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The curious case of slowing US growth for Android

The latest data from comScore MobiLens is showing an uncharacteristic slowing in smartphone growth. In the survey period ending November, the number of smartphone users in the US was 91.4 million. This is equivalent to 39.1% penetration, an increase of 0.6% (i.e. up from 38.5% in the last period.)

The growth is equivalent to 1.4 million new smartphone users (i.e. users who switched from a non-smart device for the first time.) The problem is that this is half the growth of the previous period. The following chart shows the growth as the weekly add rate.

As you can see, the growth has fallen to a level not seen since 2010. The cause may be seasonal as last November was also a slow month. I added a three month moving average which shows that although there seems to be seasonality, the last period did not show the peak of previous periods.

To better understand what happened, I looked at the performance by platform. The following chart shows the net user gains by platform.

What appears immediately is that Android growth was the primary cause of a change in the pattern. The iPhone grew slightly more slowly sequentially but the difference between November and previous periods is not great (941k adds vs. an average of 904k over the previous 12 months.) BlackBerry moderated its losses and Windows is quite a small influence on the market.

Android gain was 1.2 million vs a trailing twelve months’ average of 2.24 million. Android’s slowing in the US is significant.

We also have access to additional data from Google themselves. We had an update that showed that by late November there were 200 million Android devices activated. We also had an update from mid October of 190 million activations. That makes the increase in activations of at least 10 million during the same period that comScore was measuring the US.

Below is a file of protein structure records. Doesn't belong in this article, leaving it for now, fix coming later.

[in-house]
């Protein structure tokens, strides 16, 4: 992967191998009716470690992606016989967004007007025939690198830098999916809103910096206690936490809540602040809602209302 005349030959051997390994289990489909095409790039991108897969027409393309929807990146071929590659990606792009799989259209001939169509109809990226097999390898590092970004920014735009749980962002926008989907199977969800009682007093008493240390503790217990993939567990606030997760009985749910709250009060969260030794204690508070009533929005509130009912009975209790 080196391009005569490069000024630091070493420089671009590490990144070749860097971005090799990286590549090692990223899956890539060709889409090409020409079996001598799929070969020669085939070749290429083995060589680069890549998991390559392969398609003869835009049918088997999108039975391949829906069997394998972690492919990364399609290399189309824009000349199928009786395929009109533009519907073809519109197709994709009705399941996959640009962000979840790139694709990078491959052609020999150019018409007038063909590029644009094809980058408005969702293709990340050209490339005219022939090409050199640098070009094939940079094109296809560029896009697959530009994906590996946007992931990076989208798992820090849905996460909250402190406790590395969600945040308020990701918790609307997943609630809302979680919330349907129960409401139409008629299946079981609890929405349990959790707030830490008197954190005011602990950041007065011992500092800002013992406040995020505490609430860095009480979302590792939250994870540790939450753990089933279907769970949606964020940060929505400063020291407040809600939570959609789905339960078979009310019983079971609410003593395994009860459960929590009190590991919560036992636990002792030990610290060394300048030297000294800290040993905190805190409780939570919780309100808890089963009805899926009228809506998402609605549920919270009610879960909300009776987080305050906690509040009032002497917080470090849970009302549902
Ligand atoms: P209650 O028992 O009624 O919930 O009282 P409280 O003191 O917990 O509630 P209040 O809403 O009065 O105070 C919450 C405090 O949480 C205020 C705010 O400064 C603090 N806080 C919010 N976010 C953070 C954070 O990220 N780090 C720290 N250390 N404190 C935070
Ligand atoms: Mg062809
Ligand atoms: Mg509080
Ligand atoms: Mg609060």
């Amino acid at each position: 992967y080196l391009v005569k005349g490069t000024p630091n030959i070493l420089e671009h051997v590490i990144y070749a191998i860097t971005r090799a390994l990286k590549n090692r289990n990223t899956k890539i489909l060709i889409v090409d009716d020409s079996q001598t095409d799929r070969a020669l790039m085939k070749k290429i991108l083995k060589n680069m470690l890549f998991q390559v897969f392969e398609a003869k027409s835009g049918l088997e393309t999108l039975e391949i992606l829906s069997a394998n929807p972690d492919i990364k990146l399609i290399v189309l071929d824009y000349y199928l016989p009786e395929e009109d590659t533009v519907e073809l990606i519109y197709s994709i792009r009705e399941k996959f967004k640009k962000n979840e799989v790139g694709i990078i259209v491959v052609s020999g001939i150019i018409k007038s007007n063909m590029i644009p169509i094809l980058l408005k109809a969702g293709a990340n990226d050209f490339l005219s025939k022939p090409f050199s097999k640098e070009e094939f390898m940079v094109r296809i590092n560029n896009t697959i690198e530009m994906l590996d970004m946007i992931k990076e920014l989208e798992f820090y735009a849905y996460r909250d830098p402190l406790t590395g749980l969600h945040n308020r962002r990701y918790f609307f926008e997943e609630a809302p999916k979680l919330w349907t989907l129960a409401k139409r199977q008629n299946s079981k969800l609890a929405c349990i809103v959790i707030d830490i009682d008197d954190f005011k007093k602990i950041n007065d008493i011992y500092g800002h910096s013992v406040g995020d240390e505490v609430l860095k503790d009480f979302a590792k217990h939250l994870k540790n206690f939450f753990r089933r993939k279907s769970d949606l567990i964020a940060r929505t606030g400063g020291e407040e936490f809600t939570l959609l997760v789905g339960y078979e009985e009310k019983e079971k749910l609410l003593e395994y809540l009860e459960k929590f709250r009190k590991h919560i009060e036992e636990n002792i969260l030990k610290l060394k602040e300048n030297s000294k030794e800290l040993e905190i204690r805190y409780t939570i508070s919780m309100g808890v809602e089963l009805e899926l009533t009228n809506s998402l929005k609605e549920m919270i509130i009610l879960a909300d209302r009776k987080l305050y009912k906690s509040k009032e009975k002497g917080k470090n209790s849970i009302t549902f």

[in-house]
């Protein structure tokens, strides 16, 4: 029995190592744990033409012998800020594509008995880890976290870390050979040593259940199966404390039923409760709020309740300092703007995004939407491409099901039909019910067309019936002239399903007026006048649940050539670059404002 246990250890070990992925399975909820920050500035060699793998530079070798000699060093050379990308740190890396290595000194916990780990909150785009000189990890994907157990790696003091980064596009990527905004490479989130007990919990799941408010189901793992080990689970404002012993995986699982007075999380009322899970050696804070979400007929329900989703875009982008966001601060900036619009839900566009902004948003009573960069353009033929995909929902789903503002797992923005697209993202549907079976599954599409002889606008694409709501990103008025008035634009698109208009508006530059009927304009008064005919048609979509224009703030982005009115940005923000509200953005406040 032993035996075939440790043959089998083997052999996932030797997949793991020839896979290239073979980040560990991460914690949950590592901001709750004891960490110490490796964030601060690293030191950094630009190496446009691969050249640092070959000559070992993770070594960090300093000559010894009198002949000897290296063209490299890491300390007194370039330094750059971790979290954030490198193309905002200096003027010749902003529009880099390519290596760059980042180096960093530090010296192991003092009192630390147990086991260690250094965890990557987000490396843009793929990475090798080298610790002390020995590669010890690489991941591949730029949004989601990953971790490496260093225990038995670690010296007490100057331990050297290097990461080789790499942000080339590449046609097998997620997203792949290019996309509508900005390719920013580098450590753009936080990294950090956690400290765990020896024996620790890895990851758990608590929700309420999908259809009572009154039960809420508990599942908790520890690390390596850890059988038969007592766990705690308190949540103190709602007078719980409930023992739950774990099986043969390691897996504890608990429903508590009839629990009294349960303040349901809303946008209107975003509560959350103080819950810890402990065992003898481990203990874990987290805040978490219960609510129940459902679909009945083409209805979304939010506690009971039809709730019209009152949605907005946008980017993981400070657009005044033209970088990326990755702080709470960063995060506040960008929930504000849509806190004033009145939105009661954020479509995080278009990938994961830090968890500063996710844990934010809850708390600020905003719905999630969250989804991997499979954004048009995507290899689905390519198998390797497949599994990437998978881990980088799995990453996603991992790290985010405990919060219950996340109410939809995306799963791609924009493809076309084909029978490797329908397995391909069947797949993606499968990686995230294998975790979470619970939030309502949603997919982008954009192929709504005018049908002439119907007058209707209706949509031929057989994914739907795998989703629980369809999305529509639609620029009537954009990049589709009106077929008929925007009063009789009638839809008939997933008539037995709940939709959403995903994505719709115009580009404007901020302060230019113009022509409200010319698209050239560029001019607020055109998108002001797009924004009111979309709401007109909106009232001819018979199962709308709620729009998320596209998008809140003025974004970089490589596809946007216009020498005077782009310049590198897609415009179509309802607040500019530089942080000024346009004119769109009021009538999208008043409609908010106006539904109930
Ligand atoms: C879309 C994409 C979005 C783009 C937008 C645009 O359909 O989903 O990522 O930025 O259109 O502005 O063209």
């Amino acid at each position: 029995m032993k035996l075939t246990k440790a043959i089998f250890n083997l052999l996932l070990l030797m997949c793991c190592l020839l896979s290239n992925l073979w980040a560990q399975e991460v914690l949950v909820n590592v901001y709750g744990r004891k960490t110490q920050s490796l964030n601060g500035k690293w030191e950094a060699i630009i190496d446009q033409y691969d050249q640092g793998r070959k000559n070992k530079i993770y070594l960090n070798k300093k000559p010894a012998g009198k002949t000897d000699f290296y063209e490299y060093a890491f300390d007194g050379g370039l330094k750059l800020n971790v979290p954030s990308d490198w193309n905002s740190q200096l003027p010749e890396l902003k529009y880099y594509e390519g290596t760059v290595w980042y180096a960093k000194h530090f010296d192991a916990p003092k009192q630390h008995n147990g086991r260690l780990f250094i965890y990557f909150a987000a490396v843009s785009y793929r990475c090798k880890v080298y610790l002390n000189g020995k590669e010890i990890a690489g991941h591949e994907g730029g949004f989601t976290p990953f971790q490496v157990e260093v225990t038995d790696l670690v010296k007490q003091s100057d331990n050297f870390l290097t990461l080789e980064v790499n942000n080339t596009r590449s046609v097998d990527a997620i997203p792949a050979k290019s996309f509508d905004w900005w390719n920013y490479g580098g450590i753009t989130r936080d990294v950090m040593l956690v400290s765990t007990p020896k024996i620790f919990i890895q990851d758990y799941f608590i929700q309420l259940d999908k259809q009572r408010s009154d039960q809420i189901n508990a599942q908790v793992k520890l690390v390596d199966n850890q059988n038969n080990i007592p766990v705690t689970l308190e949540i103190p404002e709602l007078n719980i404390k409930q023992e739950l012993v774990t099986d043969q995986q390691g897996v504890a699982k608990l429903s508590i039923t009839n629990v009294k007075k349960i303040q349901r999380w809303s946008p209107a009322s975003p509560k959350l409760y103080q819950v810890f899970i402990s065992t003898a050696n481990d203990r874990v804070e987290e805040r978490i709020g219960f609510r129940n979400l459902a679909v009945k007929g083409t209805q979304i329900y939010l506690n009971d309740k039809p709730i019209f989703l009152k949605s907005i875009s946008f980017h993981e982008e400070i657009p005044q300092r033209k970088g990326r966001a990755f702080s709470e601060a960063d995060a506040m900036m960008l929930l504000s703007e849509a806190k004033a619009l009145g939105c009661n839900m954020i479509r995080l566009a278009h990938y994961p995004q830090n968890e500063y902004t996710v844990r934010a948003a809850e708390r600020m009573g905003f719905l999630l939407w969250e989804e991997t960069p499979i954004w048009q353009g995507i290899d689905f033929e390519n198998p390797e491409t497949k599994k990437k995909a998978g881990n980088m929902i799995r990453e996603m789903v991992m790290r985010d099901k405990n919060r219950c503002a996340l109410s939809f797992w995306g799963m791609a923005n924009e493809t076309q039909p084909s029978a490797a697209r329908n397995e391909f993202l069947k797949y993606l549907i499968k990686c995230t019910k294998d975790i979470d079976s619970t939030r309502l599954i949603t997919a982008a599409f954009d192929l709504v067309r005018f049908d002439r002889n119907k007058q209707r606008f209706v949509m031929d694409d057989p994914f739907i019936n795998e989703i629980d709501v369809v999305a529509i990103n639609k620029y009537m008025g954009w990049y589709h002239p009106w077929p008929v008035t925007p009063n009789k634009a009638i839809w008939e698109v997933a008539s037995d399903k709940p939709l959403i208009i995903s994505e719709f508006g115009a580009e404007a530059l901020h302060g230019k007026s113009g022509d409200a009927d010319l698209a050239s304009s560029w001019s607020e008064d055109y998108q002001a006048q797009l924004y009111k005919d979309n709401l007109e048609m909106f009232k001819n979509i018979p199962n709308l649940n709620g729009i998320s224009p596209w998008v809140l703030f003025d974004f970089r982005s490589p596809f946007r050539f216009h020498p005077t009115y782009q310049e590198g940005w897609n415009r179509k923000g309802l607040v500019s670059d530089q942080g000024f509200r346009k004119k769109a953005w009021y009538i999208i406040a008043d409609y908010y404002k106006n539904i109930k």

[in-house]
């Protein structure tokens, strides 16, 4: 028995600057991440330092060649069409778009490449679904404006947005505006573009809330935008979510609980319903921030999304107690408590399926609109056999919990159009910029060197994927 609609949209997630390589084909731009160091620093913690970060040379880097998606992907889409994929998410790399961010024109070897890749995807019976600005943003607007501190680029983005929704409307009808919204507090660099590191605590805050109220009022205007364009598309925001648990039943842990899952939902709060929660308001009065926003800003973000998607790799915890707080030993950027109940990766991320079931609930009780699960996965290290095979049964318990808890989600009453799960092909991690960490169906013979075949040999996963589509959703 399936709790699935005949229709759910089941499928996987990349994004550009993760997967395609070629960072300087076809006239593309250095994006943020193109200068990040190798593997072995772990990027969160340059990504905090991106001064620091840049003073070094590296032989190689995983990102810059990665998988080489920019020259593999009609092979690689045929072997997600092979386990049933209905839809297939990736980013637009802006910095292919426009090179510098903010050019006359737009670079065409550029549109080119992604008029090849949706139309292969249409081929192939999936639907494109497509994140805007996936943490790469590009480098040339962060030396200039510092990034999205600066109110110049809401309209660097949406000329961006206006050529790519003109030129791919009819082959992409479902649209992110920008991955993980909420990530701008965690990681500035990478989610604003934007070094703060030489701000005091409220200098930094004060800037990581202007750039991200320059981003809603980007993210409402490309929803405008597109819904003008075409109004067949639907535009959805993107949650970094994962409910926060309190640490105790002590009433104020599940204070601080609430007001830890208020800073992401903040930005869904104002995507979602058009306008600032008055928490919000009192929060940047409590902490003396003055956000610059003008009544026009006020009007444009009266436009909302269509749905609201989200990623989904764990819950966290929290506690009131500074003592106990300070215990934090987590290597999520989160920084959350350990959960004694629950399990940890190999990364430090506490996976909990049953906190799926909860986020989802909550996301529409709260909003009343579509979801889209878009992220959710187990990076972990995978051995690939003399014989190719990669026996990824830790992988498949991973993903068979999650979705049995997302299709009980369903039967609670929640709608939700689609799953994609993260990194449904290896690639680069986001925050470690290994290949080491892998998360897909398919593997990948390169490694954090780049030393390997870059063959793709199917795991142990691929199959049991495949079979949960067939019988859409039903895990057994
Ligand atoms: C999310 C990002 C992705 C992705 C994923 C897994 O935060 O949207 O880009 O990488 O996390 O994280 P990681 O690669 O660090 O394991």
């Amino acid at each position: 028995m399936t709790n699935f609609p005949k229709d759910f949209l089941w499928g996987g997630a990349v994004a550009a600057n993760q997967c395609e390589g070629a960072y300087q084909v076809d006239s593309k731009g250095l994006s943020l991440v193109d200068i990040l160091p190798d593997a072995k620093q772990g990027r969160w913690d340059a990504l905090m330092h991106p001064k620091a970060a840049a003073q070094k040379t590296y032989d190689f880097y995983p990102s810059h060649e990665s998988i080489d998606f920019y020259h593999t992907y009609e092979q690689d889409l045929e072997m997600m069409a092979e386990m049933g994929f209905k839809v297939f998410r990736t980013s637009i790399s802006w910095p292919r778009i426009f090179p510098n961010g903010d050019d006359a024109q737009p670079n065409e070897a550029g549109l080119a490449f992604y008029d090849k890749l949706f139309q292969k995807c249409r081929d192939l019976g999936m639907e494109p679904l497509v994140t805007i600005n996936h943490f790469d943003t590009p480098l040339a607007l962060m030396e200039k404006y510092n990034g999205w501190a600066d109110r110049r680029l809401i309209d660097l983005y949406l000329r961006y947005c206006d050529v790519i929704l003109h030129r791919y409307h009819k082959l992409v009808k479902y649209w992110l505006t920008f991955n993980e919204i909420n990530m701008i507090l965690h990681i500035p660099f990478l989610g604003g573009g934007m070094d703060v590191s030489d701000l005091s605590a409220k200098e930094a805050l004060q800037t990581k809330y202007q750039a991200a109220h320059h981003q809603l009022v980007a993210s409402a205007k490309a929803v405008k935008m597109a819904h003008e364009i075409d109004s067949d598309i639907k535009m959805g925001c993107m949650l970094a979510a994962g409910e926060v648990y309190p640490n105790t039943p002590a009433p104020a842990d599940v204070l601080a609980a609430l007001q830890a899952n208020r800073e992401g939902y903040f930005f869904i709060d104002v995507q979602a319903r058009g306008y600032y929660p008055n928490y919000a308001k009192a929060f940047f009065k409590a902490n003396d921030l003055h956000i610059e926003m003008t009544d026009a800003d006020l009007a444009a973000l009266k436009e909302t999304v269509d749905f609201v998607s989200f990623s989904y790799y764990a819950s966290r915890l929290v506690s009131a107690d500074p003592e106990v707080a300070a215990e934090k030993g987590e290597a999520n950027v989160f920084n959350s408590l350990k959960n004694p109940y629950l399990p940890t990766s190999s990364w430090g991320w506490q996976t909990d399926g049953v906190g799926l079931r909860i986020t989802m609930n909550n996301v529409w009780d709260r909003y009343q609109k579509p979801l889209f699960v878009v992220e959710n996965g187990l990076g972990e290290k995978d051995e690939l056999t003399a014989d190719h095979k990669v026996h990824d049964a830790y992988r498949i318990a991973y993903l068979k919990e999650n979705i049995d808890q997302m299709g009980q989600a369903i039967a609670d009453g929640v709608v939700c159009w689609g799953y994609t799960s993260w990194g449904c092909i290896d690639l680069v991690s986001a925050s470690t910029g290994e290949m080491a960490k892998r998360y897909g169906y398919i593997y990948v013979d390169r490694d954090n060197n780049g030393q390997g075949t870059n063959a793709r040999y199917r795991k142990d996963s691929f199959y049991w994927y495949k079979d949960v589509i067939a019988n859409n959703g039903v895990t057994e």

comScore’s increase in Android users of 1.2 million then becomes even more interesting. It implies that the US consumers were responsible for no more than 12% of Android activations in the November time frame.

Furthermore we can derive from comScore’s data the total devices in use in the US by platform: the figure for Android is 42.9 million (46.9% of 91.4 million smartphones in use). By the end of November, the total activations from Android adds up to about 204 million. Excluding some devices which may be out of use, we can estimate that about 20% of all active Android phones are in use in the US. Conversely 80% of Android devices are in use outside the US.

This means that the US share of Android activations is decreasing. From a cumulative average of 20% to a recent 12%.

So the mystery of what caused the slowing in Android (and hence in all smartphones) in the US remains. Seasonal effects would affect all platforms equally and that is not the case. I’m not comfortable ascribing a cause until we hear more evidence and the pattern is more established. But something does seem to be happening.

[Update: The source data is available here. Note:  multiple tabs.]